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Psychotherapy Relationships That WorkEvidence-Based Responsiveness$
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John C. Norcross

Print publication date: 2011

Print ISBN-13: 9780199737208

Published to Oxford Scholarship Online: May 2011

DOI: 10.1093/acprof:oso/9780199737208.001.0001

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Stages of Change

Stages of Change

Chapter:
(p.279) Chapter 14 Stages of Change
Source:
Psychotherapy Relationships That Work
Author(s):

John C. Norcross (Contributor Webpage)

Paul M. Krebs

James O. Prochaska

Publisher:
Oxford University Press
DOI:10.1093/acprof:oso/9780199737208.003.0014

The transtheoretical model in general and the stages of change in particular have proven useful in adapting or tailoring treatment to the individual. This chapter defines the stages and processes of change and then review previous meta-analyses on their interrelationship. This chapter reports an original meta-analysis of 39 studies, encompassing 8,238 psychotherapy patients, to assess the ability of stages of change and related readiness measures to predict psychotherapy outcomes. Clinically significant effect sizes were found for the association between stage of change and psychotherapy outcomes (d = .46); the amount of progress clients make during treatment tends to be a function of their pretreatment stage of change. We examine potential moderators in effect size by study outcome, patient characteristics, treatment features, and diagnosis. We also review the large volume of behavioral health research, but scant psychotherapy research, that demonstrates the efficacy of matching treatment to the patient’s stage of change. Limitations of the extant research are noted, and practice recommendations are advanced.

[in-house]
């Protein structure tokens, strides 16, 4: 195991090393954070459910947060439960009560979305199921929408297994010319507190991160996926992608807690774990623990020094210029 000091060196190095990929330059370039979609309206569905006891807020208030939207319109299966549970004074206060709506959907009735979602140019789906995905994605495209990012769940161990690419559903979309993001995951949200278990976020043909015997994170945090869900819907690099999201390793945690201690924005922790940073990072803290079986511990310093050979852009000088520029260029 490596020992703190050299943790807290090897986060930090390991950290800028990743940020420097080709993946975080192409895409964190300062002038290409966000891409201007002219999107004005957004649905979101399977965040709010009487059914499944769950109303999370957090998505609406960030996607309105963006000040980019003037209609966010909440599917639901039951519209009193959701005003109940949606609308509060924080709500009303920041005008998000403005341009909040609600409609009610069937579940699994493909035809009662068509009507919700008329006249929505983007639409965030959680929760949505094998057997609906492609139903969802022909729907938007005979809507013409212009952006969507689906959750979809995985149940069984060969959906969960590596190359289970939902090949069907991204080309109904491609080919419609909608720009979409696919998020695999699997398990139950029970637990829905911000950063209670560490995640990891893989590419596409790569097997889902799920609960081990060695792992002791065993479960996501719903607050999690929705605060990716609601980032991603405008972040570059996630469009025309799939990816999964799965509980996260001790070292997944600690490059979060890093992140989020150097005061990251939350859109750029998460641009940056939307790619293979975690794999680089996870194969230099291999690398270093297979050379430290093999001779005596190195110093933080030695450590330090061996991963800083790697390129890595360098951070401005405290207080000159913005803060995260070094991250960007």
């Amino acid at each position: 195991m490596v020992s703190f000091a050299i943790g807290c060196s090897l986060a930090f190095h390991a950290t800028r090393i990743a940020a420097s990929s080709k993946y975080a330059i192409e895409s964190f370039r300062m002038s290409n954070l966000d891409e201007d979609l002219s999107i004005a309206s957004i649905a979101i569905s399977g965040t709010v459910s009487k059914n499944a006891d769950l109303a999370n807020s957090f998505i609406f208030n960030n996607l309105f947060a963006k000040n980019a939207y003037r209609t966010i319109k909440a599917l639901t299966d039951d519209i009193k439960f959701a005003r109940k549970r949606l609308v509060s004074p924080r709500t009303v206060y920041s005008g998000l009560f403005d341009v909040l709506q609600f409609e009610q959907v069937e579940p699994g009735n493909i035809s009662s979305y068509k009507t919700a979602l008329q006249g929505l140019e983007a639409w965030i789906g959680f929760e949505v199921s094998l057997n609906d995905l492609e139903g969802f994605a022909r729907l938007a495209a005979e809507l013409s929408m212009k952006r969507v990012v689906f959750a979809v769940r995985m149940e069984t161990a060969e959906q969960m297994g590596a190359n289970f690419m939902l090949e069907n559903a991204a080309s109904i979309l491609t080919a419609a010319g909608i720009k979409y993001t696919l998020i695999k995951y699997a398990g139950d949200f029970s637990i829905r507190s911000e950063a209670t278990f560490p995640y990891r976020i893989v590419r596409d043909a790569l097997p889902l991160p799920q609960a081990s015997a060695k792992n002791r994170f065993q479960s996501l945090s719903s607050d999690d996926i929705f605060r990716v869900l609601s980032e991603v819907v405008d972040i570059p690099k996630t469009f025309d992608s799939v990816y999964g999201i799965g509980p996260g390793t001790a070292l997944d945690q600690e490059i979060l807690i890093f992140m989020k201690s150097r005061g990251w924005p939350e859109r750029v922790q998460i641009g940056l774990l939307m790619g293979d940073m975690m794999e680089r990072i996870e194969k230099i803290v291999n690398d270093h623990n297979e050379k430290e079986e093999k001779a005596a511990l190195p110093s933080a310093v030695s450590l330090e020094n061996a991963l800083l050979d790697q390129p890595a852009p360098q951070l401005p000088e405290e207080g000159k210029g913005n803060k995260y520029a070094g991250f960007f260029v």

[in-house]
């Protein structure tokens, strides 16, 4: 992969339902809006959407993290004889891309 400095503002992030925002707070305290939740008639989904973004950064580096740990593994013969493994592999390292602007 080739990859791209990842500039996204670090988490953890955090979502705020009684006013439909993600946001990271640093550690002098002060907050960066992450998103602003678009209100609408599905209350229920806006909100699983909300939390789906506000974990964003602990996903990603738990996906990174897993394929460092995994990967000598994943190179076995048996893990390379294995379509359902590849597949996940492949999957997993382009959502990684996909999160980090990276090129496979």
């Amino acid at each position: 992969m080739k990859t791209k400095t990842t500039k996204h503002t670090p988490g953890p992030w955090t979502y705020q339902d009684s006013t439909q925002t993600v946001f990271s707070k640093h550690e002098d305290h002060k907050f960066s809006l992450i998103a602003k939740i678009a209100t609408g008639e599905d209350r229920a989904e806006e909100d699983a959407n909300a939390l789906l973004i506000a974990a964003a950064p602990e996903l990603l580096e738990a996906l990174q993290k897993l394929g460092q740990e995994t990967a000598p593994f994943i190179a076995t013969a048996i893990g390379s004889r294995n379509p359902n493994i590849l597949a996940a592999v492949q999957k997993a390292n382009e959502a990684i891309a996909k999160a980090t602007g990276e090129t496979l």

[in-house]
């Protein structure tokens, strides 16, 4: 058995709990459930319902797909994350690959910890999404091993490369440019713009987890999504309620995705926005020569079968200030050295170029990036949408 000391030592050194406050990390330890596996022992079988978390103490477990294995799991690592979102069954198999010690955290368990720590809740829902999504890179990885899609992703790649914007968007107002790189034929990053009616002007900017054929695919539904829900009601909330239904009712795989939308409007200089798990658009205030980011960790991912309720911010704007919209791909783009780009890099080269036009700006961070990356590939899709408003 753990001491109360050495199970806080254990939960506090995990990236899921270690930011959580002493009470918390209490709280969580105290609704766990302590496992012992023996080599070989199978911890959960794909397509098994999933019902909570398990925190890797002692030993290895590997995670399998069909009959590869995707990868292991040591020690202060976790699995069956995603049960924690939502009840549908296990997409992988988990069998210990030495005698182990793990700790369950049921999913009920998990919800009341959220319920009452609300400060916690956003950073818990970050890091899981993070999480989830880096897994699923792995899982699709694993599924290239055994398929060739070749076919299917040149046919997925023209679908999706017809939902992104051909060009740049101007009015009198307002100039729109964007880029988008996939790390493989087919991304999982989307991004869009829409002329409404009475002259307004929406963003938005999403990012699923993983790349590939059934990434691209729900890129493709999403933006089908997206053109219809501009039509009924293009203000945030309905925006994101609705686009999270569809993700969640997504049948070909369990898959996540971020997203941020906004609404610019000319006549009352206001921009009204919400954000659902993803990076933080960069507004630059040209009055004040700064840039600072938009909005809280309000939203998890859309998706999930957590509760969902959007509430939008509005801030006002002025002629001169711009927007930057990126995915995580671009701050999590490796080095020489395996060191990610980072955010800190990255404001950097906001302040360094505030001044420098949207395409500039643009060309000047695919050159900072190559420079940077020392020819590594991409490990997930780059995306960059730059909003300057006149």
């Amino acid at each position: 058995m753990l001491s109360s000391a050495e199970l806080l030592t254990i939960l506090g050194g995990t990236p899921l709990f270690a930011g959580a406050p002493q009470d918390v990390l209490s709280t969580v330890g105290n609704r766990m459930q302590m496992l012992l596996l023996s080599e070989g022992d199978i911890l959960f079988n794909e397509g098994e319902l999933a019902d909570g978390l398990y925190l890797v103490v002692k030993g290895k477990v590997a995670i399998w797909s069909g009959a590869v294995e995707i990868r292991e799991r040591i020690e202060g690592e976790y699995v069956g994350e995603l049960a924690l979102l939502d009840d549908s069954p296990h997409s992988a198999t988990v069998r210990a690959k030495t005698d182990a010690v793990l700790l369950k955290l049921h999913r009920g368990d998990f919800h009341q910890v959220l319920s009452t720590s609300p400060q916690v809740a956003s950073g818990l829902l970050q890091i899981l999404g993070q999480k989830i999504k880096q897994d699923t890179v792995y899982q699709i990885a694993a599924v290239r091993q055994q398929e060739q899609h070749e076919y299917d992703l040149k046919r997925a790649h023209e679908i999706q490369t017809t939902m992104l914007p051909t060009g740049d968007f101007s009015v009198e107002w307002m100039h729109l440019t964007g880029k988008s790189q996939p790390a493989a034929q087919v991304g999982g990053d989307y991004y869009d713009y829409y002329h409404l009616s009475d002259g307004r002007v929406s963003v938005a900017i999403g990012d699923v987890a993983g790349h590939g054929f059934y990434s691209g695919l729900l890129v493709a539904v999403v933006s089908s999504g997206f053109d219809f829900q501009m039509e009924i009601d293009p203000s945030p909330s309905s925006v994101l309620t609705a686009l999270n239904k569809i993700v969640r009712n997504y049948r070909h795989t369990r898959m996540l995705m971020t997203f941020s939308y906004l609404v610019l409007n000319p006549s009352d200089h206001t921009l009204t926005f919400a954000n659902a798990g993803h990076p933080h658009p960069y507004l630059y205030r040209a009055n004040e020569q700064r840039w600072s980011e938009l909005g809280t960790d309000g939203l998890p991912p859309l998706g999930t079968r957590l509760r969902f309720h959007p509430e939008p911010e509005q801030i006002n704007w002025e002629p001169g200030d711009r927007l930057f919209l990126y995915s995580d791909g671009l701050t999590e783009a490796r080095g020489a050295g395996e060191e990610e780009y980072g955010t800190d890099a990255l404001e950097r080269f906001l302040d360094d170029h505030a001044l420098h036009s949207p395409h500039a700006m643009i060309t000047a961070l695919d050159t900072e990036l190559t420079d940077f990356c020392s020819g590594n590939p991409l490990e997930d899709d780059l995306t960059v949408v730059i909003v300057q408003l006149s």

Keywords:   stage of change, transtheoretical model, therapy relationship, tailoring treatment, meta-analysis, treatment adaptation

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